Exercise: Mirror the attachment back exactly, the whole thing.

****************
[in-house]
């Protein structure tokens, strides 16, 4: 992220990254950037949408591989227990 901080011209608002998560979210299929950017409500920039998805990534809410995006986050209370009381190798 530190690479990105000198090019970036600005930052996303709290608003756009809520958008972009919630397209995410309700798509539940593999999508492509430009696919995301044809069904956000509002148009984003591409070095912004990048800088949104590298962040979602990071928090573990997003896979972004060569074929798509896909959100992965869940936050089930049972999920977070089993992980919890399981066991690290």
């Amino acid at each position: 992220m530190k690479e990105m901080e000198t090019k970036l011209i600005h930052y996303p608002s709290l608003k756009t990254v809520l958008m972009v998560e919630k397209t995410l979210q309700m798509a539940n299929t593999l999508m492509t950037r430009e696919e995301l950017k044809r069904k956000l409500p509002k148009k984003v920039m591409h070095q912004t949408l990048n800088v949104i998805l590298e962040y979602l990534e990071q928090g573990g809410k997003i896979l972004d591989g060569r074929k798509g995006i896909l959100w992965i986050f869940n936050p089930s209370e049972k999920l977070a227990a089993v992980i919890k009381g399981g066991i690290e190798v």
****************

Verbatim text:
[in-house]
């Protein structure tokens, strides 16, 4: 992220990254950037949408591989227990 901080011209608002998560979210299929950017409500920039998805990534809410995006986050209370009381190798 530190690479990105000198090019970036600005930052996303709290608003756009809520958008972009919630397209995410309700798509539940593999999508492509430009696919995301044809069904956000509002148009984003591409070095912004990048800088949104590298962040979602990071928090573990997003896979972004060569074929798509896909959100992965869940936050089930049972999920977070089993992980919890399981066991690290």
């Amino acid at each position: 992220m530190k690479e990105m901080e000198t090019k970036l011209i600005h930052y996303p608002s709290l608003k756009t990254v809520l958008m972009v998560e919630k397209t995410l979210q309700m798509a539940n299929t593999l999508m492509t950037r430009e696919e995301l950017k044809r069904k956000l409500p509002k148009k984003v920039m591409h070095q912004t949408l990048n800088v949104i998805l590298e962040y979602l990534e990071q928090g573990g809410k997003i896979l972004d591989g060569r074929k798509g995006i896909l959100w992965i986050f869940n936050p089930s209370e049972k999920l977070a227990a089993v992980i919890k009381g399981g066991i690290e190798v």